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Nobufumi Nishimura

Nobufumi Nishimura [profile]

Strengths of the Seminars

Nobufumi Nishimura
Associate Professor, Faculty of Law, Chuo University
Areas of specialization: Competition Law and Policy, Consumer Law and Policy, and Regulation and Competition

‘When people- couples, coaches and athletes, managers and workers, parents and children, teachers and students- change to a growth mindset, they change from a judge-and-be-judged framework to a learn-and-help-learn framework. Their commitment is to growth, and growth takes plenty of time, effort, and mutual support.’

- CAROL S. DWECK, MINDSET: The New Psychology of Success, 244 (Ballantine Books, 2008)

Concept of the Seminar

At the Faculty of Law at Chuo University, we offer academic seminars constituted by a small number of undergraduate junior and senior students (approximately 15 students in total). In recent years, I am responsible for 2 of these seminars.

Both seminars are held once a week, each with the same members. The two seminars have different members and work on different projects. In one seminar, students aim at participating and winning through a business competition tournament held in Chuo University, while in another seminar, students decide on the research topics by themselves relating to certain business activities in certain enterprises. The former seminar was introduced in a short story in the February 2014 university newspaper (written in Japanese).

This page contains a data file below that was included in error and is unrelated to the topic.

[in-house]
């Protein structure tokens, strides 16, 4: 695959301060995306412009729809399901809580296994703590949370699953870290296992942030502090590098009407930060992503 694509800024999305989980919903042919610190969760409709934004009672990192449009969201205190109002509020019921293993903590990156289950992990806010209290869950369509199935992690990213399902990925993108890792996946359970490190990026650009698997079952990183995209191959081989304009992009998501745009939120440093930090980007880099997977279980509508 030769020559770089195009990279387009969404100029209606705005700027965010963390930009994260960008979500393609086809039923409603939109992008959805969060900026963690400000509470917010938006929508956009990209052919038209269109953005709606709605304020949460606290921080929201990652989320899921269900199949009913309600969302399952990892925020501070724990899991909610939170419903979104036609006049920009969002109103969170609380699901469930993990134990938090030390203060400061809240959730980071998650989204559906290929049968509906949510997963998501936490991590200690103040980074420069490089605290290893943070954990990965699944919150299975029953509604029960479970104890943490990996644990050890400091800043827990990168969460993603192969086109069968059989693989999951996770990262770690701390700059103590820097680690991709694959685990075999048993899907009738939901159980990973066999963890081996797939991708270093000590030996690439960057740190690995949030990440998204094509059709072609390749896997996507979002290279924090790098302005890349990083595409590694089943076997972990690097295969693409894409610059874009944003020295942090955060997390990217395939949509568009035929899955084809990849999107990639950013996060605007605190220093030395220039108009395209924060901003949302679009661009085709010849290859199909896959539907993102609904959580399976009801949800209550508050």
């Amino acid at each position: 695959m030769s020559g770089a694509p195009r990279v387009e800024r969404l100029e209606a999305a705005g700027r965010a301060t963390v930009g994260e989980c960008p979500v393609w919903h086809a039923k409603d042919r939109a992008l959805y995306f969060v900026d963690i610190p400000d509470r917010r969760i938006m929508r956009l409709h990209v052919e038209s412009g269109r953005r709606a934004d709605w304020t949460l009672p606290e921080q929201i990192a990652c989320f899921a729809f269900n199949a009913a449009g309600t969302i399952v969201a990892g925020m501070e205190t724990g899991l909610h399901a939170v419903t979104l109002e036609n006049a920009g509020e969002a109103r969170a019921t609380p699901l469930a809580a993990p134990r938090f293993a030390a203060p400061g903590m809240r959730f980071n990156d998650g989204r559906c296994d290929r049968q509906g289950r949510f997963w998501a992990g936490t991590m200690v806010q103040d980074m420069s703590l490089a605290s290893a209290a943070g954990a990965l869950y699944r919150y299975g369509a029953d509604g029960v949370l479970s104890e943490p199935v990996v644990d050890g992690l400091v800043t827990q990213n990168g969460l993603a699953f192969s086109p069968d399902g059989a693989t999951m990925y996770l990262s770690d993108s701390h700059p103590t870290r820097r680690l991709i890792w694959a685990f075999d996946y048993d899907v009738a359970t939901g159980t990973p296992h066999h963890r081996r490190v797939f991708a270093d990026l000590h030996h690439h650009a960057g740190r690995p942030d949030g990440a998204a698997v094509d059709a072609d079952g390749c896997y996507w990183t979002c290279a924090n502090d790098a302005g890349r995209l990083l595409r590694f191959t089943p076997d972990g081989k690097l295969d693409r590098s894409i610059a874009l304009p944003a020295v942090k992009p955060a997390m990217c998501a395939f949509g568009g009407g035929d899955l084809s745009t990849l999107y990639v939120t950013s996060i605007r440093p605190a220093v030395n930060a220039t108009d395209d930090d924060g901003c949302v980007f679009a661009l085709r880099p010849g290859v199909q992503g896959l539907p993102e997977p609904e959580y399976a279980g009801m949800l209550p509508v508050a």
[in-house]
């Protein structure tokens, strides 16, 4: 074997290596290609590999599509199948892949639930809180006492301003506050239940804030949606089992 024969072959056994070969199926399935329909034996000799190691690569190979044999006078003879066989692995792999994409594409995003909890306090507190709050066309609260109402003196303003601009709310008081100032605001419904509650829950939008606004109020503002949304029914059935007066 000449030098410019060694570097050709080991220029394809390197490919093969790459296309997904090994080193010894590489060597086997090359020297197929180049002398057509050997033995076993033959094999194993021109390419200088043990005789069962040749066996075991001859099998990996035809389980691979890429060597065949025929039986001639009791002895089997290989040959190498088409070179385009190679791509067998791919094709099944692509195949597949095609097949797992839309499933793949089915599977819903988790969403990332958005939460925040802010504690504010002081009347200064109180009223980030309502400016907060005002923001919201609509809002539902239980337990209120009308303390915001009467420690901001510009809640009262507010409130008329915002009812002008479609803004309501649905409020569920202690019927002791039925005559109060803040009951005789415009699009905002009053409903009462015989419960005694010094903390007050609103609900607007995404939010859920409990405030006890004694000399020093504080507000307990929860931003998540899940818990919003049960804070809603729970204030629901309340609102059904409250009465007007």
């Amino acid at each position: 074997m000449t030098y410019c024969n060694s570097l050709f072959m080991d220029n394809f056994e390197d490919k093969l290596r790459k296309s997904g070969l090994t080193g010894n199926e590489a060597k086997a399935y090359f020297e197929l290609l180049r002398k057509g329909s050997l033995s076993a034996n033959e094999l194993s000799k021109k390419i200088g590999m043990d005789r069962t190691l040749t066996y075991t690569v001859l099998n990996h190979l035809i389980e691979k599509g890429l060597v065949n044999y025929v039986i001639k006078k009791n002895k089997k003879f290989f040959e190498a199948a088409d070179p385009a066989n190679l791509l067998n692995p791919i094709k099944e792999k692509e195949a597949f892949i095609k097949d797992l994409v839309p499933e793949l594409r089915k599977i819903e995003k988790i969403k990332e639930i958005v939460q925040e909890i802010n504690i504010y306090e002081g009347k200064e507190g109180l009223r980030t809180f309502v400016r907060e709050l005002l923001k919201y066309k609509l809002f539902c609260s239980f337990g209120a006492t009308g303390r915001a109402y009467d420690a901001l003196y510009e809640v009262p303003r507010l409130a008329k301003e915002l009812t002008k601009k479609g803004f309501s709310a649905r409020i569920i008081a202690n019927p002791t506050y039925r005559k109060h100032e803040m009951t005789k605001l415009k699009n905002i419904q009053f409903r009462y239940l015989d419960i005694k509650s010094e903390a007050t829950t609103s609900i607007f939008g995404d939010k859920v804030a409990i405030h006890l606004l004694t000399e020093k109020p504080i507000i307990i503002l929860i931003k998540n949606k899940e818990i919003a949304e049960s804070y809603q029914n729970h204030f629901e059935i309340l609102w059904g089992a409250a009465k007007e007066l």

Although the members and topics of each seminar are completely different, I set a common framework and provide the following concepts to the students to help them act like an administrator or a manager of the seminar.

First, the students are expected to raise awareness of the reason why they are participating in the seminar every week.

Second, the students must understand the relationship between each other as an individual person, and the seminar as a group gathered by those individuals, for the functioning of the activities in the seminars.

Here, I would like to share my experiences from the seminars at Chuo University.

Activities in the Seminar

It is significantly important that the students have the occasion to think about themselves early in the new academic year. I asked professionals including the consultants below to ensure enough time for students to think about their life-planning.